Hawking can speak only through that computer and can write only 10 words a minute, but he has made some of the greatest contributions to science since Einstein and is on his way to making the next great contribution in our generation. It was the onset of the illness itself which pushed him from being a brilliant prodigy with great promise into being the leading scientist of his generation. He says of his life: “Science is a very good area for disabled people because it is mainly the mind.” Befriending your weakness.

Those are the famous examples, but I’m just as stunned by the witness of hundreds of people in every day life, out of the spotlight, who’ve befriended their illness and live with courage and skill and compassion in the face of a myriad of weaknesses: depression, handicap, physical suffering and loss.

The nurse who has suffered terrible mental pain who converts this suffering into compassionate service.

The teacher, herself abused as a child, went to seminary to become a missionary, but now follows God’s calling as an excellent elementary school teacher.

The recovering alcoholic, a physician who now lives as a wounded healer, helping others befriend their weakness and receive and receive the healing graces of God.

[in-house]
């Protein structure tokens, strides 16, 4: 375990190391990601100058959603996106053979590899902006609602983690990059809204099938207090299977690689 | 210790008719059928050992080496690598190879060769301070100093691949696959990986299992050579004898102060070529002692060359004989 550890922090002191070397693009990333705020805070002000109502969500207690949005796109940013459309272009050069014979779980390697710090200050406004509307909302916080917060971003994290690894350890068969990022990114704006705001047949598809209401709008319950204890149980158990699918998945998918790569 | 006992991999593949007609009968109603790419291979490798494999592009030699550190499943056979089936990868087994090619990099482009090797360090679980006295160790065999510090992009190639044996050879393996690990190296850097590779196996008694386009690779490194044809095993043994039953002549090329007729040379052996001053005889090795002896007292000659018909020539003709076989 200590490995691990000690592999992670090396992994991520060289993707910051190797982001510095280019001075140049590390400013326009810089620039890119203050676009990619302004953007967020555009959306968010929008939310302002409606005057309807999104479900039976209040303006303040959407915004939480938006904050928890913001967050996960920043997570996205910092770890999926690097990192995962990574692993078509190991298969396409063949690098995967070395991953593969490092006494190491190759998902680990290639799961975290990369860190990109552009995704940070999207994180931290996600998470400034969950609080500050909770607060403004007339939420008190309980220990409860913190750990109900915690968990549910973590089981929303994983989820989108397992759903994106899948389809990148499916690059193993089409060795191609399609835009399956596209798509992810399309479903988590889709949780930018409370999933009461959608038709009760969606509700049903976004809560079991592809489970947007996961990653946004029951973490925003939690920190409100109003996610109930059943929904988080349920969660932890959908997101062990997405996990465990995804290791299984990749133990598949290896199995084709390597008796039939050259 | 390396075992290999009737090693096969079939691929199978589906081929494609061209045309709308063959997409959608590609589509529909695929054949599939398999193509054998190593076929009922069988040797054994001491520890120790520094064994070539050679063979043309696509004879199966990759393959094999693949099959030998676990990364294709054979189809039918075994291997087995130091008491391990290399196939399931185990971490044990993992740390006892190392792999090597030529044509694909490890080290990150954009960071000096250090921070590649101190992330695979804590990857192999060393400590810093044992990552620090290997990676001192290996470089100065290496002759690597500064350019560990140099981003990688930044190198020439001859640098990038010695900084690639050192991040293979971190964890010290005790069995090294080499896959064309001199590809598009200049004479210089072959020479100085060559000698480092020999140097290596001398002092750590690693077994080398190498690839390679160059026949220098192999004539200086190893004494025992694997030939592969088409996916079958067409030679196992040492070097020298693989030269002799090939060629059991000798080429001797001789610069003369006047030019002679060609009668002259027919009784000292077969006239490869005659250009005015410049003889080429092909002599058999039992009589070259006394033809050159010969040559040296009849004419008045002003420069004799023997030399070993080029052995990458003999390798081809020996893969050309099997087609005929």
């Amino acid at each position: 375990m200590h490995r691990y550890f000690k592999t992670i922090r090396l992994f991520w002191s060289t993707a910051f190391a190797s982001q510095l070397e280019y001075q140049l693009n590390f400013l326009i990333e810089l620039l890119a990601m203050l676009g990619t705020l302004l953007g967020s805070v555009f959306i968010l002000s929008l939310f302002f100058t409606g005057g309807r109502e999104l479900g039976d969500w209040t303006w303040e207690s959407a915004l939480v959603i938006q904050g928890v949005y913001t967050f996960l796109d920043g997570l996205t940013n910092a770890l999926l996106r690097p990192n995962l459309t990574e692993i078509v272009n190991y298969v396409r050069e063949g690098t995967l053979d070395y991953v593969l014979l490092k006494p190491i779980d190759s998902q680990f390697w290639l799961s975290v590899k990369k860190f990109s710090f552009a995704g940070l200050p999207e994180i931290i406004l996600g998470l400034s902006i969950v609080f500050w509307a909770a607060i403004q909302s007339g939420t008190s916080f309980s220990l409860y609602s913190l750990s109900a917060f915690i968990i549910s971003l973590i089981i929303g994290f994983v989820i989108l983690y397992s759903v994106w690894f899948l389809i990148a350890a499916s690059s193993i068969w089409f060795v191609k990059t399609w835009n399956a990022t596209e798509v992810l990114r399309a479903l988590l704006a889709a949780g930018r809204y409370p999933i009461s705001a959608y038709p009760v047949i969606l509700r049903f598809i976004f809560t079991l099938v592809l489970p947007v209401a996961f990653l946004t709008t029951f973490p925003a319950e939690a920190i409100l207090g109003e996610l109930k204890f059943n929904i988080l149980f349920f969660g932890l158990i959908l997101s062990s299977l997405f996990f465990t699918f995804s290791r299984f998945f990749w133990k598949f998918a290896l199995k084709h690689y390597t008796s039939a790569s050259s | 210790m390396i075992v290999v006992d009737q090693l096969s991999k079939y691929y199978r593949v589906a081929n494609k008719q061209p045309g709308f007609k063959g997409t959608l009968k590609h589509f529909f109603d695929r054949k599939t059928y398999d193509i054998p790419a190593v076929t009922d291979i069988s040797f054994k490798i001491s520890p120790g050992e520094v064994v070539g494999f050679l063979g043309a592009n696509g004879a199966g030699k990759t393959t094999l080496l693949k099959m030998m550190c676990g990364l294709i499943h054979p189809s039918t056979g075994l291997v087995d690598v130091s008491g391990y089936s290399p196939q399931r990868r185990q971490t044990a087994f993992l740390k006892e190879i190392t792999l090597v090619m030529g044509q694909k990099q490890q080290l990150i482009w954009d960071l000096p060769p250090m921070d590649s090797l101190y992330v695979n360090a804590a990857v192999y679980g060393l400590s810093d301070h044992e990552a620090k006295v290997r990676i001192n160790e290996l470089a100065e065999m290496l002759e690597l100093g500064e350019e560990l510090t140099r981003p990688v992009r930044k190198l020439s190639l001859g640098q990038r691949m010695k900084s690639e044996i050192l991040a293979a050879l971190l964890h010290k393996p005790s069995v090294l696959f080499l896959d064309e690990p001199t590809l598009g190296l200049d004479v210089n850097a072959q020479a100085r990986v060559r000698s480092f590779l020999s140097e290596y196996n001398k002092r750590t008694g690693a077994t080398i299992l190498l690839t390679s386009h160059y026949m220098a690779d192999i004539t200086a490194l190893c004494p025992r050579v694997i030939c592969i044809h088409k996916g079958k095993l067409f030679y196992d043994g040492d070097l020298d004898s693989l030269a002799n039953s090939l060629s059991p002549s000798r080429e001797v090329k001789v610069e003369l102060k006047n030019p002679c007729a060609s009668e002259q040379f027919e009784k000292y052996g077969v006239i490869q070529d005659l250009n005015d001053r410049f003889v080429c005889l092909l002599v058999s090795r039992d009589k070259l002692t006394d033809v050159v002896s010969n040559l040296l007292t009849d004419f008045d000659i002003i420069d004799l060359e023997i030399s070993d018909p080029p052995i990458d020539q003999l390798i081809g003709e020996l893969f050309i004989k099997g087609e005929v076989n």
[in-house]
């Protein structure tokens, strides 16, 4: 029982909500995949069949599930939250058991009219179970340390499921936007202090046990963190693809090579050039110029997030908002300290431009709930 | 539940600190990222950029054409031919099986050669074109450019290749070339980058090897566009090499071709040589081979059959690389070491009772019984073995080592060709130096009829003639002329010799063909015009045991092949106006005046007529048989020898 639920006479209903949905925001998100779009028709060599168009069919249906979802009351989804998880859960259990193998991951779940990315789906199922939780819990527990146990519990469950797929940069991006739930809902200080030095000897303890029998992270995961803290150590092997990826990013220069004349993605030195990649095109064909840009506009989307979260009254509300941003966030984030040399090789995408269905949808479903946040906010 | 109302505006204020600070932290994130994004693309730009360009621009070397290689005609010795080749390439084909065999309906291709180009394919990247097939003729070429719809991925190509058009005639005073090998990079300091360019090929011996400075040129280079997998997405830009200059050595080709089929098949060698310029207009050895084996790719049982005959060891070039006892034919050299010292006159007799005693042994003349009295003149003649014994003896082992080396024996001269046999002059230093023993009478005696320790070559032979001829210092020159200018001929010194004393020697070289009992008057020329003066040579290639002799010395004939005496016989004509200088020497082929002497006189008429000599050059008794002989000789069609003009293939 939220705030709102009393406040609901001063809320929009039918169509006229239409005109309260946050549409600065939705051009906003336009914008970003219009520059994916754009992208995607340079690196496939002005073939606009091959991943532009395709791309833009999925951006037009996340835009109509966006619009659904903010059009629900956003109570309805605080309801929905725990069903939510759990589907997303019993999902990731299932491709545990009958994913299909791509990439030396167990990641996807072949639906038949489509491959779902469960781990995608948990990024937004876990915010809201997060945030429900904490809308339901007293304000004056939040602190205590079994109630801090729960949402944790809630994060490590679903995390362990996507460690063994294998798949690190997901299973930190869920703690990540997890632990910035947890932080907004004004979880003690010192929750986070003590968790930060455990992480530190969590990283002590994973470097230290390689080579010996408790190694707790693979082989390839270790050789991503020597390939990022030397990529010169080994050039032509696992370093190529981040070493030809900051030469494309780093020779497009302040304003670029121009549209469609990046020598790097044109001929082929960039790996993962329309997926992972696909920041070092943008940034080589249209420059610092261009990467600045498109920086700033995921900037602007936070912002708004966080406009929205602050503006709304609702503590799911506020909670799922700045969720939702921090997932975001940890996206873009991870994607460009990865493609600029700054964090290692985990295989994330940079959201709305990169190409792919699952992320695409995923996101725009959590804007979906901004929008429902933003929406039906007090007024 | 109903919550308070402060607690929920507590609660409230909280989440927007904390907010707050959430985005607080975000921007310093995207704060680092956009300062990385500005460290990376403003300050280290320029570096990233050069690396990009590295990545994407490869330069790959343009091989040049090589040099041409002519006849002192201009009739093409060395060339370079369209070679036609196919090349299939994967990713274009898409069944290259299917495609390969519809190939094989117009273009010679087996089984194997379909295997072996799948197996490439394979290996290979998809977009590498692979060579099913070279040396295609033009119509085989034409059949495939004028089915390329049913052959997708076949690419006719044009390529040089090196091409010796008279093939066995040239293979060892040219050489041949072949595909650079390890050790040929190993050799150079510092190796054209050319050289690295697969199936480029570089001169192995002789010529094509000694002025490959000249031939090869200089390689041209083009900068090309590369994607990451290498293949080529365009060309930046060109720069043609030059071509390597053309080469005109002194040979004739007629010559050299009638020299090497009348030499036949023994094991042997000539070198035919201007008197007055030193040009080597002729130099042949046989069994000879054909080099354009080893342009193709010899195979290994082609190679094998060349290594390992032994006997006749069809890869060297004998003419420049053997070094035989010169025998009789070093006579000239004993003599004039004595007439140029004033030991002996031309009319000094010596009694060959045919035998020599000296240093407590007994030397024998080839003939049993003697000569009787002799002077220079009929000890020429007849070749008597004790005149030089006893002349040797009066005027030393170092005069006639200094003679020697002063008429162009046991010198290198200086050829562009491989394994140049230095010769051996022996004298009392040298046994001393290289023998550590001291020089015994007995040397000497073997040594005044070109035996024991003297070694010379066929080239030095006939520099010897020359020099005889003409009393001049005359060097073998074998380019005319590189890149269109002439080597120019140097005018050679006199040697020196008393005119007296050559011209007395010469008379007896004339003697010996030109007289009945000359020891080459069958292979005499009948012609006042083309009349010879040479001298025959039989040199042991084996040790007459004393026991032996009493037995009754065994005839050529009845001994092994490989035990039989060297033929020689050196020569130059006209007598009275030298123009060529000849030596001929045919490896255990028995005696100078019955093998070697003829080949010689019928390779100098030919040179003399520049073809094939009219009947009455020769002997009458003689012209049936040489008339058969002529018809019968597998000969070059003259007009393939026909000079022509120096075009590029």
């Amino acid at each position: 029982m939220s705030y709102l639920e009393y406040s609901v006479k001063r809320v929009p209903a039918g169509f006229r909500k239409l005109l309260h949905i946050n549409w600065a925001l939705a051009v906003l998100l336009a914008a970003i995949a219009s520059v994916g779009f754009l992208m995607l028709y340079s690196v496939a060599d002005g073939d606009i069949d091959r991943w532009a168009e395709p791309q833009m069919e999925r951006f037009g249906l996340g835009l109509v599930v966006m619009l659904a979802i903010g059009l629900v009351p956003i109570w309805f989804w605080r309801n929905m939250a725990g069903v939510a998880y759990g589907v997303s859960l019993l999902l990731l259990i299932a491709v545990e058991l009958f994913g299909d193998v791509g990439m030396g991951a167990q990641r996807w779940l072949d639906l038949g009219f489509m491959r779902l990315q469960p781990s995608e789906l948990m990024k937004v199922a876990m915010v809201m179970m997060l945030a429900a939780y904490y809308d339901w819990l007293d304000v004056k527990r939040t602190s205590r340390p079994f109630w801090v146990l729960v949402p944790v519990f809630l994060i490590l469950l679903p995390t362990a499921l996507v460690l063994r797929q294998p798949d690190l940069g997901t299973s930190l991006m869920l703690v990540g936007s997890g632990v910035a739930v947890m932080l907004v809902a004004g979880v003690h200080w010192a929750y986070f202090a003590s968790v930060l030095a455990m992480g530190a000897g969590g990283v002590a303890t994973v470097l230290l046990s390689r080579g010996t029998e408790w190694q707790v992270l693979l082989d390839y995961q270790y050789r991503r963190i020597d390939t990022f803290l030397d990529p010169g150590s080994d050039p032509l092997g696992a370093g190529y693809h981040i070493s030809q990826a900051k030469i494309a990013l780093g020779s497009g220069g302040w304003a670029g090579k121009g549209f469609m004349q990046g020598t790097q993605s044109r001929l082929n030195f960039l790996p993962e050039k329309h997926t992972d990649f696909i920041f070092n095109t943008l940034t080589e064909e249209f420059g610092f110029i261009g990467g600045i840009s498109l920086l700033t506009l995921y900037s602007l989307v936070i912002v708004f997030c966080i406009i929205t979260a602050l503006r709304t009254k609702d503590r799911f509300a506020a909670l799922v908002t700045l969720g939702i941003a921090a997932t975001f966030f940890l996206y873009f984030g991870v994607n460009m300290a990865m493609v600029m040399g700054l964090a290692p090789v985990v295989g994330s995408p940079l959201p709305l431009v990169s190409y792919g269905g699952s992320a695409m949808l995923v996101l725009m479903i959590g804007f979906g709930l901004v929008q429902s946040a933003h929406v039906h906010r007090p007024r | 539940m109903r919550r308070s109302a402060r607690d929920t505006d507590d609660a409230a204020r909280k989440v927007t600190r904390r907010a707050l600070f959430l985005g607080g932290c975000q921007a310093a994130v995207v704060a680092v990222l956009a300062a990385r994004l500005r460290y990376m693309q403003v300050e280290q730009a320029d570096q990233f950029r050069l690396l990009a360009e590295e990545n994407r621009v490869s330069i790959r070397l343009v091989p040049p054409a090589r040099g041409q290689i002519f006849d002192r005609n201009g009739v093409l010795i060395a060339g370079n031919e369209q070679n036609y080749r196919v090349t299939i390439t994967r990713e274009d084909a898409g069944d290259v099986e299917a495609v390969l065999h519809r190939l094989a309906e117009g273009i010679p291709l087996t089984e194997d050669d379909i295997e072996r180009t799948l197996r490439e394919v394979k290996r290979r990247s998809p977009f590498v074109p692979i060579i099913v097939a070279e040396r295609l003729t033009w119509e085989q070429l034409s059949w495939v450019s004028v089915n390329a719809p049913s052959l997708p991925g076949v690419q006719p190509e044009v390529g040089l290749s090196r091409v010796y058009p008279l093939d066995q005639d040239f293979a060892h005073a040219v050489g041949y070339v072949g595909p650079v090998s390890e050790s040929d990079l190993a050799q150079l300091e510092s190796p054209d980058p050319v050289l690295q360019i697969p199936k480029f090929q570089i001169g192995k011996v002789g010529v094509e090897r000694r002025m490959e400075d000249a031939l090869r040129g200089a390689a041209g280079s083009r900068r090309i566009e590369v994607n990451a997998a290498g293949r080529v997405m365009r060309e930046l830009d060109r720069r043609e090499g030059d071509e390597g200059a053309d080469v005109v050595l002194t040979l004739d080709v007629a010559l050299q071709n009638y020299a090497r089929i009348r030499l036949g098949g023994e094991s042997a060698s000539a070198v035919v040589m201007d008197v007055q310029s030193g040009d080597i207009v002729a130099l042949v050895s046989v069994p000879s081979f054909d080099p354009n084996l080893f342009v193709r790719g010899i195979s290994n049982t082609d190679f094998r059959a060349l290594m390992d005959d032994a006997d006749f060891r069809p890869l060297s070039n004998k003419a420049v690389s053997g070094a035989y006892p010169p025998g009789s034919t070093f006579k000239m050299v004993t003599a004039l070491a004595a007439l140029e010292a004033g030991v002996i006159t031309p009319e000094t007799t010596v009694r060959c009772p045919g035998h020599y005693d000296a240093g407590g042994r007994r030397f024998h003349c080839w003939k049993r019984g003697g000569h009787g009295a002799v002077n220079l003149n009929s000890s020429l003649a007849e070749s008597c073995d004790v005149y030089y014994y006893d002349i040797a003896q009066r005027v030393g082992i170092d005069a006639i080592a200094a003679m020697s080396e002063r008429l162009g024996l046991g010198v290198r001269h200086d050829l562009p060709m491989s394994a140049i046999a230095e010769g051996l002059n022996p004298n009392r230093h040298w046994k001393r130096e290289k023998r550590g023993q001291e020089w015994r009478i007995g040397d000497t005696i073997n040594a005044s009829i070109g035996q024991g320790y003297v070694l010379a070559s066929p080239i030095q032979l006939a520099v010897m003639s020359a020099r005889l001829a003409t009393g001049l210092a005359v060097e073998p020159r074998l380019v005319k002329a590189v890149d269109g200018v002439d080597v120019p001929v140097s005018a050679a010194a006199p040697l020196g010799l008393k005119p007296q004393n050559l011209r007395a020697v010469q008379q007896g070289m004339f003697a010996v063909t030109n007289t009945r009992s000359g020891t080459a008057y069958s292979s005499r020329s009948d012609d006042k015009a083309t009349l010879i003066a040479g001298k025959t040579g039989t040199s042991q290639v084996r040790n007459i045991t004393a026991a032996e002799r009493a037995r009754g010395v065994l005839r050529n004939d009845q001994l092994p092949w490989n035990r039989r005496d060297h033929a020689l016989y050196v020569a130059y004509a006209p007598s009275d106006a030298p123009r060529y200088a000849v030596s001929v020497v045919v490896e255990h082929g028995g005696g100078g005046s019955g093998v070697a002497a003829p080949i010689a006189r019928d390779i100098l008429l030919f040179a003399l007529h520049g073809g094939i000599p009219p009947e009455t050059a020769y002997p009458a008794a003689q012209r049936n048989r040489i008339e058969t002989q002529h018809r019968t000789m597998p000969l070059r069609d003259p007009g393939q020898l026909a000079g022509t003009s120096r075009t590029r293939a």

The single person devoting her life to hundreds of boys and girls.

The woman in the nursing home afflicted with time converting her long days to the love of those around her, to prayers and to great witness of faith to her family.

The man who has forged his loneliness into a life of service.

God can use your strength, but if that were all God had to work with He’d have precious little raw material. He also uses your weakness.

It is the broken earth that receives the seed, the broken seed that gives forth growth, the broken bread that gives life. And it is your own very weakness into which the grace of God is poured and from the broken vessel of your life poured forth into the world.

So, befriend your weakness, don’t fight it, or curse it, or ignore it, befriend it. That’s what Jesus has done as He came to this earth. He’s befriended our weakness, every weakness. He’s befriended the whole running, limping, laughing, weeping, broken and beautiful human race. And He invites you to join it today and discover as you do the mystery of the gospel — grace sufficient and strength made perfect in weakness. “For when I am weak,” Paul said, still stunned with the news, “When I am weak, then I am strong.”

Blessed be the name of the Lord, who came in lowliness and befriended our weakness, was Himself broken on a cross, and was raised to life to live with God and in us. Come, O Friend, help us to befriend ourselves that we might wonderingly say with the apostle, when I am weak, then I am strong. Amen.